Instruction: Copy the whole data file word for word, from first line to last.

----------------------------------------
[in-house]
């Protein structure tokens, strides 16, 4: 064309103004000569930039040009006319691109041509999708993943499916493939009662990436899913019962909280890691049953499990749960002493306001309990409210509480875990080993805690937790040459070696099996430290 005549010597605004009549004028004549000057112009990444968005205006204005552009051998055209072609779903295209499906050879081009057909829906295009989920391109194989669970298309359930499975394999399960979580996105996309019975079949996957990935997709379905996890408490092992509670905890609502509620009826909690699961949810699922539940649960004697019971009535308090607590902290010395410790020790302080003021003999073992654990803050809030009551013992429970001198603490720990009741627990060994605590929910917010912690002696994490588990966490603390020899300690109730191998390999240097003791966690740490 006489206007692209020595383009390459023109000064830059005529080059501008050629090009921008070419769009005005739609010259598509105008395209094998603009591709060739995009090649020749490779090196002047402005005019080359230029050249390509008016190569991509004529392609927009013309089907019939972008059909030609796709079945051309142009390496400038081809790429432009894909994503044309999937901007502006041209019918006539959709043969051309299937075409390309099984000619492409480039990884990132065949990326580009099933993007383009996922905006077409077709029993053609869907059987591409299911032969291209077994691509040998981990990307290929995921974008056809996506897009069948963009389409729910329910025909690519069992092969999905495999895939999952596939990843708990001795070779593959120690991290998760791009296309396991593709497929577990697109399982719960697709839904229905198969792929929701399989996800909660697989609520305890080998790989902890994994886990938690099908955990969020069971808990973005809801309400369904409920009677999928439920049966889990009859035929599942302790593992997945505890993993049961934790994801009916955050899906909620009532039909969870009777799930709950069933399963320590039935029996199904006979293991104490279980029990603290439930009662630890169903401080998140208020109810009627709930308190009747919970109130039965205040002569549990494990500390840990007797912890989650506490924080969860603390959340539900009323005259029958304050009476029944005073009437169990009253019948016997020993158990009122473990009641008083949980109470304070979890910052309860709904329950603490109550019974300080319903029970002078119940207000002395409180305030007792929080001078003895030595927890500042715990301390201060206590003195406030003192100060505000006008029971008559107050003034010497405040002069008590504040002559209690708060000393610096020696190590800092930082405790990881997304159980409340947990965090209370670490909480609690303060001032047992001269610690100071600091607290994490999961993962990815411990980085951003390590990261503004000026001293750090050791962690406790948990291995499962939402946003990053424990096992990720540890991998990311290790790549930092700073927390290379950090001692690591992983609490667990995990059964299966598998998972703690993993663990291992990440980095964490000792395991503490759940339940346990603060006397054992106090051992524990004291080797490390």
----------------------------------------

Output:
[in-house]
């Protein structure tokens, strides 16, 4: 064309103004000569930039040009006319691109041509999708993943499916493939009662990436899913019962909280890691049953499990749960002493306001309990409210509480875990080993805690937790040459070696099996430290 005549010597605004009549004028004549000057112009990444968005205006204005552009051998055209072609779903295209499906050879081009057909829906295009989920391109194989669970298309359930499975394999399960979580996105996309019975079949996957990935997709379905996890408490092992509670905890609502509620009826909690699961949810699922539940649960004697019971009535308090607590902290010395410790020790302080003021003999073992654990803050809030009551013992429970001198603490720990009741627990060994605590929910917010912690002696994490588990966490603390020899300690109730191998390999240097003791966690740490 006489206007692209020595383009390459023109000064830059005529080059501008050629090009921008070419769009005005739609010259598509105008395209094998603009591709060739995009090649020749490779090196002047402005005019080359230029050249390509008016190569991509004529392609927009013309089907019939972008059909030609796709079945051309142009390496400038081809790429432009894909994503044309999937901007502006041209019918006539959709043969051309299937075409390309099984000619492409480039990884990132065949990326580009099933993007383009996922905006077409077709029993053609869907059987591409299911032969291209077994691509040998981990990307290929995921974008056809996506897009069948963009389409729910329910025909690519069992092969999905495999895939999952596939990843708990001795070779593959120690991290998760791009296309396991593709497929577990697109399982719960697709839904229905198969792929929701399989996800909660697989609520305890080998790989902890994994886990938690099908955990969020069971808990973005809801309400369904409920009677999928439920049966889990009859035929599942302790593992997945505890993993049961934790994801009916955050899906909620009532039909969870009777799930709950069933399963320590039935029996199904006979293991104490279980029990603290439930009662630890169903401080998140208020109810009627709930308190009747919970109130039965205040002569549990494990500390840990007797912890989650506490924080969860603390959340539900009323005259029958304050009476029944005073009437169990009253019948016997020993158990009122473990009641008083949980109470304070979890910052309860709904329950603490109550019974300080319903029970002078119940207000002395409180305030007792929080001078003895030595927890500042715990301390201060206590003195406030003192100060505000006008029971008559107050003034010497405040002069008590504040002559209690708060000393610096020696190590800092930082405790990881997304159980409340947990965090209370670490909480609690303060001032047992001269610690100071600091607290994490999961993962990815411990980085951003390590990261503004000026001293750090050791962690406790948990291995499962939402946003990053424990096992990720540890991998990311290790790549930092700073927390290379950090001692690591992983609490667990995990059964299966598998998972703690993993663990291992990440980095964490000792395991503490759940339940346990603060006397054992106090051992524990004291080797490390």